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Colorado tea partier describes ‘surreal’ day of wrongly being linked to theater massacre

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Alex Pappas
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      Alex Pappas

      Alex Pappas is a Washington D.C.-based political reporter for The Daily Caller. He has also written for The Washington Examiner and the Mobile Press-Register. Pappas is a graduate of The University of the South in Sewanee, Tenn., where he was editor-in-chief of The Sewanee Purple. While in college, he did internships at NBC's Meet the Press and the White House. He grew up in Mobile, Ala., where he graduated from St. Paul's Episcopal School. He and his wife live on Capitol Hill.

Colorado Tea Party Patriots member Jim Holmes told The Daily Caller in a Friday interview that his day has been “surreal” after falsely being linked to the movie theater massacre in Colorado by an on-air ABC News reporter.

“What kind of idiot makes that kind of statement?” Holmes told TheDC. “Really, seriously, how do we take a journalist seriously when it’s pretty clear they really haven’t done any sort of check on their facts?”

Holmes has the unfortunate coincidence of sharing a similar name with James Holmes, the 24-year-old accused of going on a rampage during a midnight showing of the “Dark Knight Rises” in Aurora, Colo., early Friday morning.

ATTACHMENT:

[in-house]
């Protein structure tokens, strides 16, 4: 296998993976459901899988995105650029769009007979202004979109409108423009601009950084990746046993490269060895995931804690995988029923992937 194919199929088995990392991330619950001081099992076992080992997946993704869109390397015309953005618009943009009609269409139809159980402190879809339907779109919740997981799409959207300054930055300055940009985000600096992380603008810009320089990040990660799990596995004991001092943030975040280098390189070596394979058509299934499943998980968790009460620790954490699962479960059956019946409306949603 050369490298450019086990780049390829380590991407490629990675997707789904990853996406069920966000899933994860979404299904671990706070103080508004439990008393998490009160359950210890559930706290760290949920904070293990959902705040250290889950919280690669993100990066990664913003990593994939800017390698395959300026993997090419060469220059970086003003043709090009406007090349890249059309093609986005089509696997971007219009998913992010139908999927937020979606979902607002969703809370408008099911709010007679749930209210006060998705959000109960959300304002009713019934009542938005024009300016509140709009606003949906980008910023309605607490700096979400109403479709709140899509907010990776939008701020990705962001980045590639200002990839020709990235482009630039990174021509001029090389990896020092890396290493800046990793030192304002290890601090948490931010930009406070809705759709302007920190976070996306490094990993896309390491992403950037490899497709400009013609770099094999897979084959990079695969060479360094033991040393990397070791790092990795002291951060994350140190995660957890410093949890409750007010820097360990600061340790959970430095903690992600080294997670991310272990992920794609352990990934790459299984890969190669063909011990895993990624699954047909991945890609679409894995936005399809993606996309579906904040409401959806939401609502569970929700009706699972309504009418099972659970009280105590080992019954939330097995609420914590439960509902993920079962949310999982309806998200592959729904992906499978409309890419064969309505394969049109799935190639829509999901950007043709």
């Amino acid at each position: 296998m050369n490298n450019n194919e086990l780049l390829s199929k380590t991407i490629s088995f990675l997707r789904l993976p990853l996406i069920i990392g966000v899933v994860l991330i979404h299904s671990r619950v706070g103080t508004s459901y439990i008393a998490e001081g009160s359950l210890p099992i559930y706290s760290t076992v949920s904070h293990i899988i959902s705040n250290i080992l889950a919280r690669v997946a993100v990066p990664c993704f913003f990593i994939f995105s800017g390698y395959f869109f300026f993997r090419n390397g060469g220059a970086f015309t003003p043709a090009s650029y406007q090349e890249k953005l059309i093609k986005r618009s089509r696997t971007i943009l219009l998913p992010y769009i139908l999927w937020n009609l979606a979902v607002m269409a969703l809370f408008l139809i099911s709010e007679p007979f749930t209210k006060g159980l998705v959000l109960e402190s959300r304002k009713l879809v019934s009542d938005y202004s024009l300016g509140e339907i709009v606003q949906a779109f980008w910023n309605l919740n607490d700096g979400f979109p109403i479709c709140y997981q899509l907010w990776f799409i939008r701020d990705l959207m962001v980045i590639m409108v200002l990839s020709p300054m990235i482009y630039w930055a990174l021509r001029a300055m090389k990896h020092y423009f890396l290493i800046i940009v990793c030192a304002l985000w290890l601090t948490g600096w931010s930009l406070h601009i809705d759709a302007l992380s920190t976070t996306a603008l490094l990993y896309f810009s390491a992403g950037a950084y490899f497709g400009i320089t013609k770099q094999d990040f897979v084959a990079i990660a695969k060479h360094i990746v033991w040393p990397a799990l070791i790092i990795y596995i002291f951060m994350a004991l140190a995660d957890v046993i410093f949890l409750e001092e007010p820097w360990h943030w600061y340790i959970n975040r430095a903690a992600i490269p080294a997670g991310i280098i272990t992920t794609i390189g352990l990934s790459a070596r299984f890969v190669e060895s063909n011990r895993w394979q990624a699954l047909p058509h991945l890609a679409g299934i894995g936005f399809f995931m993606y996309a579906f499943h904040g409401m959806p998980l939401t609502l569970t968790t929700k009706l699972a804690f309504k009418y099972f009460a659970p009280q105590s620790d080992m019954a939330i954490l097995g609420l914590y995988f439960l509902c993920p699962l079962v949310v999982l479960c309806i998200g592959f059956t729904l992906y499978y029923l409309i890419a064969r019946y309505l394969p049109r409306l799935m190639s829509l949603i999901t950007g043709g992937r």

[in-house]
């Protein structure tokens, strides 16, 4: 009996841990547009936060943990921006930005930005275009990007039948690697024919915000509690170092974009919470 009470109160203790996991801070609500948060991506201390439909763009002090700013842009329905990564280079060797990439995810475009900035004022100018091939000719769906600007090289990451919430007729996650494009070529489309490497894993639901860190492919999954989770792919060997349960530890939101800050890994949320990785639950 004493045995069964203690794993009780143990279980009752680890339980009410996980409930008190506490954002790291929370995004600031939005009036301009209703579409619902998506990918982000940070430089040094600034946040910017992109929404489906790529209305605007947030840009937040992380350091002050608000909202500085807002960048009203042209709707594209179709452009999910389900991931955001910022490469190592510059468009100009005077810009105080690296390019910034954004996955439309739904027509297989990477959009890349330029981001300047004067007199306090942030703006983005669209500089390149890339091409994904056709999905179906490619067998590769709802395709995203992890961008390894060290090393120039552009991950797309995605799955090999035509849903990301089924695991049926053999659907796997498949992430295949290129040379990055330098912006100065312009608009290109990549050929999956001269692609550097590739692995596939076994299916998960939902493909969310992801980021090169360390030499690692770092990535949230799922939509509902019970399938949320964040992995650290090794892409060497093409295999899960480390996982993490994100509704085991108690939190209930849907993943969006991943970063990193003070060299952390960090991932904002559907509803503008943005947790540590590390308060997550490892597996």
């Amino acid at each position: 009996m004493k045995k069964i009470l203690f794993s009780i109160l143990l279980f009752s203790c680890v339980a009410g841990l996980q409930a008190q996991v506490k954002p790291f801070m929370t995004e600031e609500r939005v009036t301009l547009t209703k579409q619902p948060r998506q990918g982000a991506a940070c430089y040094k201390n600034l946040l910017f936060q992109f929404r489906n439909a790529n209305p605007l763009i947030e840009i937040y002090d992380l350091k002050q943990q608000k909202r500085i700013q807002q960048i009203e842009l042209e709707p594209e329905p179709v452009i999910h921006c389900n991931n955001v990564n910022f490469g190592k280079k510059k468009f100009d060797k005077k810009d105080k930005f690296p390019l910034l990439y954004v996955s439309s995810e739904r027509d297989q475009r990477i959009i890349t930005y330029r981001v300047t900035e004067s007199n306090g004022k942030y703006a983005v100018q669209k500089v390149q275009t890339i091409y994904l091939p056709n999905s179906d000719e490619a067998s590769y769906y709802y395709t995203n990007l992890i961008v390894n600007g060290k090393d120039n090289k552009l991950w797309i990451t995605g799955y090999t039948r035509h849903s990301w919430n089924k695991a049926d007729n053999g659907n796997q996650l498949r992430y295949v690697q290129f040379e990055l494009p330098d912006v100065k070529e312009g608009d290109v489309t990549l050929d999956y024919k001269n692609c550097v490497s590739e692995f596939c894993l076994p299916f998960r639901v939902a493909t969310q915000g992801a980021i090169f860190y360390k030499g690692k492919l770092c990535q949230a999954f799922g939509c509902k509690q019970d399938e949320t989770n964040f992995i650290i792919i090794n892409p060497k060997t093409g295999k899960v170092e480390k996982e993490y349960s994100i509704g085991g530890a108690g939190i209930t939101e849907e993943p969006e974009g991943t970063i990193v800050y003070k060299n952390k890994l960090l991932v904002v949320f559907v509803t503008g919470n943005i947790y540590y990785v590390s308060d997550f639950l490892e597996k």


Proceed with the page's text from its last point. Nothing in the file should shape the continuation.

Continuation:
Because of this, ABC News reporter Brian Ross, appearing on “Good Morning America” on Friday, suggested the suspect could be a member of the tea party, citing the fact that “there’s a Jim Holmes of Aurora, Colorado, page on the Colorado Tea Party site.”

But Ross had the wrong guy: The tea partier he was referring to is this 52-year-old former law enforcement officer. ABC News was forced to apologize online.

Holmes told TheDC that ABC News didn’t call him before going to air and he still hasn’t heard from them or received a direct apology. “No, not a thing,” he said.

“They could’ve contacted me through the Tea Party Patriots website,” said Holmes, who said he only recently joined the group and started attending lectures. (RELATED: Tea party leader tells media to stop ‘reckless and false’ reporting)

Recalling his day, Holmes said his wife first told him about the movie theater shooting Friday morning. He then received a text from a friend telling him that he was being mentioned on the news.

After the calls started pouring in, Holmes unplugged his home phone. He wanted to learn more about what was being said about him before commenting to anyone, he said. “I was getting called from area codes I just don’t get.”

“And I don’t anticipate plugging my phone in for a couple of days,” he said.

His message to reporters: “I do understand what making a mistake means… But is it really worth the person’s reputation, the potential ruining of the person’s reputation?”

He added that he knows from his law enforcement experience that one should “never, ever, ever bring somebody’s name or association into an accusation into the public eye until I know the truth.”

Holmes said it has also been a chilling day for him and his family because he considered going to see the midnight opening of the Batman film with his 19-year-old daughter.

But she decided to go see a film at another theater with her boyfriend that night, he said.

“I decided not to,” Holmes told TheDC. “I might have been there. Seriously.”

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